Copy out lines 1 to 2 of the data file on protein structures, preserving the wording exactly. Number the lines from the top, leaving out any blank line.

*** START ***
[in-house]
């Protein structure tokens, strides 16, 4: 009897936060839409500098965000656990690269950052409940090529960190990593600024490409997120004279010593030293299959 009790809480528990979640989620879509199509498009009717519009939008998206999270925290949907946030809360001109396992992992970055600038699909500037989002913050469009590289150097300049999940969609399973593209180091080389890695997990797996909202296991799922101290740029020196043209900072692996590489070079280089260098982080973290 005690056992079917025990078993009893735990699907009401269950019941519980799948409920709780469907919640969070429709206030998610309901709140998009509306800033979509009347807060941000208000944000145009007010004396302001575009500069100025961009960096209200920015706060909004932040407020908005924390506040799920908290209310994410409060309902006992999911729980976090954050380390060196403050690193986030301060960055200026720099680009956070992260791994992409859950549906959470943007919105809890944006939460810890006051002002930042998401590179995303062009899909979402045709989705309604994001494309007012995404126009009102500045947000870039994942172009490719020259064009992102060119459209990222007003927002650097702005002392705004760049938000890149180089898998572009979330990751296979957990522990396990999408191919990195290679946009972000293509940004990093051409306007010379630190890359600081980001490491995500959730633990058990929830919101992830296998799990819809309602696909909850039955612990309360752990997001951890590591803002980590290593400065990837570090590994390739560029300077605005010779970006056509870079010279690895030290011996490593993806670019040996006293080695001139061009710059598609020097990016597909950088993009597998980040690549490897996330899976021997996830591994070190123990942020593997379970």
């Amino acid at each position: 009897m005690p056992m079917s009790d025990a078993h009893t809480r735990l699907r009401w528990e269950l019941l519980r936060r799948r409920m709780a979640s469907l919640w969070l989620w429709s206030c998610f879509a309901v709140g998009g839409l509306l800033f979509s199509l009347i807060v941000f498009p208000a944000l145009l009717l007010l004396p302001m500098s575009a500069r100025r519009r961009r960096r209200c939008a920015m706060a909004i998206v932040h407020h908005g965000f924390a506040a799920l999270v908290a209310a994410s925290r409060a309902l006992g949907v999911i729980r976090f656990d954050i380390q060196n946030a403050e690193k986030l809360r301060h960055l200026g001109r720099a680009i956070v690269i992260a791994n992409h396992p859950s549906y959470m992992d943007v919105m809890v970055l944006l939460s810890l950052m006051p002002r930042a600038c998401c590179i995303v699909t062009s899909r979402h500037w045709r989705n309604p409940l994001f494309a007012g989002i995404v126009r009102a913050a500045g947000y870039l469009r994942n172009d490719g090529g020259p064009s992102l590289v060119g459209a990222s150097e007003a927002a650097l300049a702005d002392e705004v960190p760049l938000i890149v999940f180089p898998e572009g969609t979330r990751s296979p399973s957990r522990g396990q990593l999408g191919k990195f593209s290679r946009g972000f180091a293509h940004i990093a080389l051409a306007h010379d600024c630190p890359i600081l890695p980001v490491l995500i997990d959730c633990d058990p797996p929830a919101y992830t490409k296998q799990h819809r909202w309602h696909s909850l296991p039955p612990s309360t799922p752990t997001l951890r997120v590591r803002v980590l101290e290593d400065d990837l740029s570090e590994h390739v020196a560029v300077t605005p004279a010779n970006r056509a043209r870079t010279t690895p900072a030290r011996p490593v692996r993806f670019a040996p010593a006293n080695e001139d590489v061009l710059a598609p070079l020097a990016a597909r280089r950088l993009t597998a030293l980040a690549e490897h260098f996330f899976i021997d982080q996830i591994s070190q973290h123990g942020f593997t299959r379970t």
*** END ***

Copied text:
[in-house]
């Protein structure tokens, strides 16, 4: 009897936060839409500098965000656990690269950052409940090529960190990593600024490409997120004279010593030293299959 009790809480528990979640989620879509199509498009009717519009939008998206999270925290949907946030809360001109396992992992970055600038699909500037989002913050469009590289150097300049999940969609399973593209180091080389890695997990797996909202296991799922101290740029020196043209900072692996590489070079280089260098982080973290 005690056992079917025990078993009893735990699907009401269950019941519980799948409920709780469907919640969070429709206030998610309901709140998009509306800033979509009347807060941000208000944000145009007010004396302001575009500069100025961009960096209200920015706060909004932040407020908005924390506040799920908290209310994410409060309902006992999911729980976090954050380390060196403050690193986030301060960055200026720099680009956070992260791994992409859950549906959470943007919105809890944006939460810890006051002002930042998401590179995303062009899909979402045709989705309604994001494309007012995404126009009102500045947000870039994942172009490719020259064009992102060119459209990222007003927002650097702005002392705004760049938000890149180089898998572009979330990751296979957990522990396990999408191919990195290679946009972000293509940004990093051409306007010379630190890359600081980001490491995500959730633990058990929830919101992830296998799990819809309602696909909850039955612990309360752990997001951890590591803002980590290593400065990837570090590994390739560029300077605005010779970006056509870079010279690895030290011996490593993806670019040996006293080695001139061009710059598609020097990016597909950088993009597998980040690549490897996330899976021997996830591994070190123990942020593997379970």